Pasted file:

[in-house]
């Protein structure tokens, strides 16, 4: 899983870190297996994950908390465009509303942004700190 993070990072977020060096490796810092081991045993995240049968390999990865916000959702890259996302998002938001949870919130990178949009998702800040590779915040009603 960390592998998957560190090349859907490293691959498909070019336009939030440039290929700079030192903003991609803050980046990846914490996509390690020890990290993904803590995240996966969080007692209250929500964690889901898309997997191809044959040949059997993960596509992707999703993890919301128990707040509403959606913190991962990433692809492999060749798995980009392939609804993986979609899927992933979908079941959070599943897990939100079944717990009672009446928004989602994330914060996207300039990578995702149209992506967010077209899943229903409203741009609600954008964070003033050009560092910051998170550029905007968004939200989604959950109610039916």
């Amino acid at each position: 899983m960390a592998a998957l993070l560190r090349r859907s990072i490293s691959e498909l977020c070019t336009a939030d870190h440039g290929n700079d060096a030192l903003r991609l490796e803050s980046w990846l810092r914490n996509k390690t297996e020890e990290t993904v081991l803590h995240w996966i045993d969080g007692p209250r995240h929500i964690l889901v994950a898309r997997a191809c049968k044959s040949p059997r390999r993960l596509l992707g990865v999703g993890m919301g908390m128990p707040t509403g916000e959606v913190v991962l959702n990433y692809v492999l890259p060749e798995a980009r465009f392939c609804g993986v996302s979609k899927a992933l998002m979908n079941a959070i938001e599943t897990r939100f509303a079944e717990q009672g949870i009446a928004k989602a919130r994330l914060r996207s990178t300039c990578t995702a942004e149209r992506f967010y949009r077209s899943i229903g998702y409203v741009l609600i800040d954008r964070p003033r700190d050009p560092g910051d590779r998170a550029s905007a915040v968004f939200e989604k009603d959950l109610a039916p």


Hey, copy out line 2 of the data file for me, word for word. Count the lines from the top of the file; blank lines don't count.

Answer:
């Protein structure tokens, strides 16, 4: 899983870190297996994950908390465009509303942004700190 993070990072977020060096490796810092081991045993995240049968390999990865916000959702890259996302998002938001949870919130990178949009998702800040590779915040009603 960390592998998957560190090349859907490293691959498909070019336009939030440039290929700079030192903003991609803050980046990846914490996509390690020890990290993904803590995240996966969080007692209250929500964690889901898309997997191809044959040949059997993960596509992707999703993890919301128990707040509403959606913190991962990433692809492999060749798995980009392939609804993986979609899927992933979908079941959070599943897990939100079944717990009672009446928004989602994330914060996207300039990578995702149209992506967010077209899943229903409203741009609600954008964070003033050009560092910051998170550029905007968004939200989604959950109610039916």